There were two fundamental reasons for pursuing this course: (1) if such reasons vaccines were successful in countering biological agents, their use would reduce the nation's vulnerability to biological weapons, and (2) it would save the lives of those exposed to such attacks.

We were primarily seized with the problem of deterring or countering direct attacks on US forces by the military units of hostile governments, i.e., governments we could identify and retaliate against directly in a manner we chose. We had some confidence that we could suitably respond, if any nation elected to employ biological warfare against US personnel. I stress this because the problem of terrorism had not reached the crescendo it has today and that is a problem of another order. By the time I retired ten years ago, we had not fully grappled with the possibility of covert terrorists mounting serious biological challenges.

For example, when I served as the Ambassador to Great Britain (1994-1997), we were increasingly worried about terrorist attacks on overseas installations, but we were almost solely concerned with the threat of small bombs, car bombs, mortars and assassination, not the possibility of terrorists mounting a full fledged biological event.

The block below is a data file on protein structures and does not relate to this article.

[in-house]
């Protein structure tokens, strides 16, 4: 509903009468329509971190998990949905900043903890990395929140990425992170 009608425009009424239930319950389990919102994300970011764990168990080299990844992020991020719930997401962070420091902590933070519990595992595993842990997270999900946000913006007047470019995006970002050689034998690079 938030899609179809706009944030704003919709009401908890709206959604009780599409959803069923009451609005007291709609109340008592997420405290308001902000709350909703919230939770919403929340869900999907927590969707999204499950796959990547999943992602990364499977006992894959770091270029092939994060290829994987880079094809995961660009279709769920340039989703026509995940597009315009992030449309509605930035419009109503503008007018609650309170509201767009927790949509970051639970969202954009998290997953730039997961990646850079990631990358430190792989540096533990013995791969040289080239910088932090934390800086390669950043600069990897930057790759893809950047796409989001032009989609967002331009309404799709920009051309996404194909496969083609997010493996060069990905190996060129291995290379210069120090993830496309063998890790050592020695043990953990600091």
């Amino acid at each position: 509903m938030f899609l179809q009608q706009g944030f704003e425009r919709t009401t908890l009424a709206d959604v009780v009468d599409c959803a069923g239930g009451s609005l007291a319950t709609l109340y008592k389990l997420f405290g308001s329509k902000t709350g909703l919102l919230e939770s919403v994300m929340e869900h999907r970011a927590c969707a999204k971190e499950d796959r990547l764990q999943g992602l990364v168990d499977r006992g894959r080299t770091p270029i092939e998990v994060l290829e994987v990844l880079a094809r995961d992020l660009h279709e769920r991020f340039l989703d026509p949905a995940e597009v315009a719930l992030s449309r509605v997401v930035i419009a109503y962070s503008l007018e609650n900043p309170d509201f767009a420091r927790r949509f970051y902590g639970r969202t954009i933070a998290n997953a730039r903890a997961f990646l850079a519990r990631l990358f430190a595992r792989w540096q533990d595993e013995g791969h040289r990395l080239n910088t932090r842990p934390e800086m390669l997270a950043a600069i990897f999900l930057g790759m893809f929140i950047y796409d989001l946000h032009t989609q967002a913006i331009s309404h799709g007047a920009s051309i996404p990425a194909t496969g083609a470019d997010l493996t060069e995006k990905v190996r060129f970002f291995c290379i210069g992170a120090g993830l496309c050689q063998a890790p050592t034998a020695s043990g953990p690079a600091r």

In late 1998 and early 1999, I headed two Accountability Review Boards to examine the August 1998 embassy bombings in Nairobi and Dar es Salaam. We found a number of discrepancies in the preparedness to survive such catastrophes. In fact, the State Department directives did not address the possibility of biological attacks.

While no biological agents were employed in those two incidents, it was the unanimous opinion of both boards at the conclusion of their deliberations that, sooner rather than later, terrorist groups will turn to biological or chemical agents. In East Africa, the attacks were sponsored by Osama bin Laden, who has impressive resources and who has declared an Islamic Jihad against Americans wherever they can be found. Such organizations are no longer restricted by national boundaries.

I believe that our rather remarkable "Desert Storm" victory demonstrated to Third World countries that Americans are vastly superior in waging conventional actions. Governments or others who wish to harm our interests will have to look for other ways to confront us. This will, of course, encourage non-government terrorists. It may also lead governments who oppose us to sponsor and employ clandestine terrorists to harm our interests. At this juncture, we are superbly postured to retaliate heavily against governments that provoke us -- and our opponents know that. But sophisticated terrorist groups and covert operations are another matter.